Acceptance and Commitment Therapy reminds me of the tense time I spent learning how to drive a car. Venturing onto a two-lane highway, I fixed my mind on the big worry – how to get where I wanted to go without crashing into anything along the way. The most important thing was to stay in my lane, and I had trouble with that.
I divided my attention between the stripe down the middle of the road and the oncoming cars. After terrorizing my teacher and glimpsing panic in the eyes of other drivers, I realized this strategy was getting dangerous.
The problem then and now is that I tend to steer toward whatever I’m looking at, in this case the very thing I most needed to avoid. Later, I realized that if I looked far down the road, to get the big picture of where I was going, then I had no trouble staying in the lane. Even though I hardly noticed, my hands made the dozens of little adjustments needed to keep me on track.
This may sound like a trivial example, something you look back on with amusement many years later. But at the time, fear was driving both me and the car.
Looking Beyond Depression
ACT is a method to keep powerful feelings and thoughts of depression from driving your life. Instead of staring into the worst fears and trying to avoid them, you work at shifting focus toward living the way you want to live and the values that can guide you. Mindfulness and acceptance are two of the skills you learn to keep your attention on this larger field of vision.
Almost every day, I try to do this and learn again how hard it is to change. An all too common problem is the way I act with my wife when I get irritable. What I want more than anything is to have a responsive, loving relationship with her. But that central value often loses out to a burst of anger.
Anything can set me off when I’m in a depressive state. A small event or detail hits me like a knife stab. I try to get a little distance from the sudden upsurge of feeling because I know my wife hasn’t done anything to hurt me. If I let myself act out the anger, we get into a fight and both of us feel terrible. If I can keep the value of the relationship in mind, then I have a chance to stop for a moment, calm myself and take a look at what’s going on.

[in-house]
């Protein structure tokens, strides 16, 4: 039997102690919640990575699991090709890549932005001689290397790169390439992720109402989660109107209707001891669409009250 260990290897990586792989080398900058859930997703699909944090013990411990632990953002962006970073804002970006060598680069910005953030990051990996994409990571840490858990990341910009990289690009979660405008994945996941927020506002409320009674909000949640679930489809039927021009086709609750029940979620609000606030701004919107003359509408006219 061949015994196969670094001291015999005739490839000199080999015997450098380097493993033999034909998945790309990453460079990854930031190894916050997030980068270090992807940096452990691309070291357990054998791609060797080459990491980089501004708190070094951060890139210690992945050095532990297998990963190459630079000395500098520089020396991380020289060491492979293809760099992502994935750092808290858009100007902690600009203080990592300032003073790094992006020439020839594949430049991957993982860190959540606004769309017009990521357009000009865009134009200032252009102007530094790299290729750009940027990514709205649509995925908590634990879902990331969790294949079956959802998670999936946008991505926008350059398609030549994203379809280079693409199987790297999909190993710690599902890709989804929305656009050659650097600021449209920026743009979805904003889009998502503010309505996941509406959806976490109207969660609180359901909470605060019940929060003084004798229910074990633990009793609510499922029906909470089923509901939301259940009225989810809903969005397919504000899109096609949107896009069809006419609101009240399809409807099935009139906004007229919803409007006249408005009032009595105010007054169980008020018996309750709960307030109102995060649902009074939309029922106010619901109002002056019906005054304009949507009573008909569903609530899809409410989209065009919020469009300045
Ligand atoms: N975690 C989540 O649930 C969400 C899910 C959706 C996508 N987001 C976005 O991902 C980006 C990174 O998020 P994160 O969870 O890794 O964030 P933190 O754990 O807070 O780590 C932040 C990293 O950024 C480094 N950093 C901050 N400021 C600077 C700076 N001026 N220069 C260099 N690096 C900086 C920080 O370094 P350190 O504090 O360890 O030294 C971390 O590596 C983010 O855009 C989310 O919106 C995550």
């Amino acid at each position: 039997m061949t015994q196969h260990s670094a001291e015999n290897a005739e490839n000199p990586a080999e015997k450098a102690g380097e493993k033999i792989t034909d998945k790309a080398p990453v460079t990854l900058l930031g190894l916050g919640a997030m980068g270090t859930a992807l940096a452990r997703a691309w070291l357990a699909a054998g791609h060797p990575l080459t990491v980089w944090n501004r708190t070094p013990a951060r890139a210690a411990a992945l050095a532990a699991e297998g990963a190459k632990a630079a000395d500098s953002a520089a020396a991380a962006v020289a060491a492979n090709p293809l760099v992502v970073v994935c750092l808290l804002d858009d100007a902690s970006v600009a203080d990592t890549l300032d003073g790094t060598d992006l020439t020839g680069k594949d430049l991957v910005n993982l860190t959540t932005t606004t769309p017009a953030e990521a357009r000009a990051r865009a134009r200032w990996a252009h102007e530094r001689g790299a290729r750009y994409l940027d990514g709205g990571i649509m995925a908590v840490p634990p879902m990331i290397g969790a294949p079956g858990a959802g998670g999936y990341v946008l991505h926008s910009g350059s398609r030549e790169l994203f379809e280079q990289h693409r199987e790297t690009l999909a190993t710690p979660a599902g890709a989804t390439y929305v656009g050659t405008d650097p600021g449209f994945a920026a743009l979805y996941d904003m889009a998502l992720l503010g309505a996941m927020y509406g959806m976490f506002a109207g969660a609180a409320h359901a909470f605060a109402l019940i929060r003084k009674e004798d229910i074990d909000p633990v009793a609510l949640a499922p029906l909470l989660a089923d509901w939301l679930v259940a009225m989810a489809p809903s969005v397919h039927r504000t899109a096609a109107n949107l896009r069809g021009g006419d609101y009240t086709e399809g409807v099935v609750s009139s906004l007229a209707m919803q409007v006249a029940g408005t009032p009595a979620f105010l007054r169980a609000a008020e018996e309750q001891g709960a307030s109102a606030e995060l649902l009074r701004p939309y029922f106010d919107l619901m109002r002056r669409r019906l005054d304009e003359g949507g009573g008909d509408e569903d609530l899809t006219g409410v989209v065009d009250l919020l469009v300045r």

Focusing on what I really value isn’t always enough to stop following the anger, but it can give me a touchstone. The problem is finding the space between impulse and action. If I can settle down long enough to pause, I have other ways of handling whatever it was that brought on the intense reaction.
Changing what you do can also help change what you feel. If I stay away from a gathering of friends because of anxiety about being with people, I’ll feel a short term relief but also shame that I have acted out of fear. If I can go to see them despite the anxiety, I usually feel better. The action and the good feeling come to reinforce each other and help me change the habit of letting the painful feeling drive what I do.
I once described the importance of tracking or mapping the ways you “do” depression through the actions you take to support it. ACT adds several dimensions to the tracking method. I’ll summarize a couple of them here and describe how I’m working with them in later posts.
First, you carefully think through what your values are so you can keep them explicitly in mind. The list of values can be extensive since you’re trying to cover all aspects of the way you want to live: relationships, work, community, your health in all its facets – physical, emotional, spiritual.
Once you’re clear about the values that matter to you, then you can track the daily choices and actions that either support or go against them. You capture both sides of the way you live – the one that feels fulfilling and the one that feels debilitating. You have a positive standard but not one you use to beat yourself with. The skills of mindfulness help you look at how you’re living in a non-judgmental way.
It’s easy to believe that your life is bounded by depression. That’s what I and most depressive lifers know best. We’ve spent too little time living as we’d like to live so it’s hard to shift thinking and the balance of action in the other direction. It’s not a problem limited to people with depression.
For every 1000 whose imaginations are captured by the vivid dramas of Dante’s Hell, maybe one or two follow the story to Paradise. Heaven may be a distant ideal and Hell much closer to where we live. But as the saying has it, if you’re going through Hell, keep going.
The best way I’ve learned to do that is to keep reminding myself of the life I really want and the deepest beliefs and values that can guide me there. Trying to make the choices that support those values rather than depression is an endless process of moving ahead, then back, over and over again. ACT refers to this as committing to action, and it’s an ongoing struggle for me. I’ll have a lot more to say about this as I keep working with ACT.